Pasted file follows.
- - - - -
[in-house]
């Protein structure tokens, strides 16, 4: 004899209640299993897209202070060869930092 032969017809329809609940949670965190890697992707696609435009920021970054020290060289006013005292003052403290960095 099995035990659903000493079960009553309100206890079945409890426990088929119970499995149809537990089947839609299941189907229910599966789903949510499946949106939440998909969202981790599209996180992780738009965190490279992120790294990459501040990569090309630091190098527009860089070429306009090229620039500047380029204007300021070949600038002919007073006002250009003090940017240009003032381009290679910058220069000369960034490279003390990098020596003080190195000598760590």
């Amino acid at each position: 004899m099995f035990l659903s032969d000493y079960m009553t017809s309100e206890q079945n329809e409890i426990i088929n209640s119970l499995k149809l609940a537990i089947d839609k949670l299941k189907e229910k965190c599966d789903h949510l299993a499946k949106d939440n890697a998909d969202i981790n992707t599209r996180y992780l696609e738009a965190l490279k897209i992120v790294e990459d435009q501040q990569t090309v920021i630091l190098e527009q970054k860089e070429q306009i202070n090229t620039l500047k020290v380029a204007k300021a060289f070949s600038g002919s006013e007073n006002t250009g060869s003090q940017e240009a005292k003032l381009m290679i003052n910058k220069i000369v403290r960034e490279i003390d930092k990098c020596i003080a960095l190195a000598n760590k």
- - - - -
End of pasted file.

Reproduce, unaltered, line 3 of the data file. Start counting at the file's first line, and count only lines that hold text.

């Amino acid at each position: 004899m099995f035990l659903s032969d000493y079960m009553t017809s309100e206890q079945n329809e409890i426990i088929n209640s119970l499995k149809l609940a537990i089947d839609k949670l299941k189907e229910k965190c599966d789903h949510l299993a499946k949106d939440n890697a998909d969202i981790n992707t599209r996180y992780l696609e738009a965190l490279k897209i992120v790294e990459d435009q501040q990569t090309v920021i630091l190098e527009q970054k860089e070429q306009i202070n090229t620039l500047k020290v380029a204007k300021a060289f070949s600038g002919s006013e007073n006002t250009g060869s003090q940017e240009a005292k003032l381009m290679i003052n910058k220069i000369v403290r960034e490279i003390d930092k990098c020596i003080a960095l190195a000598n760590k």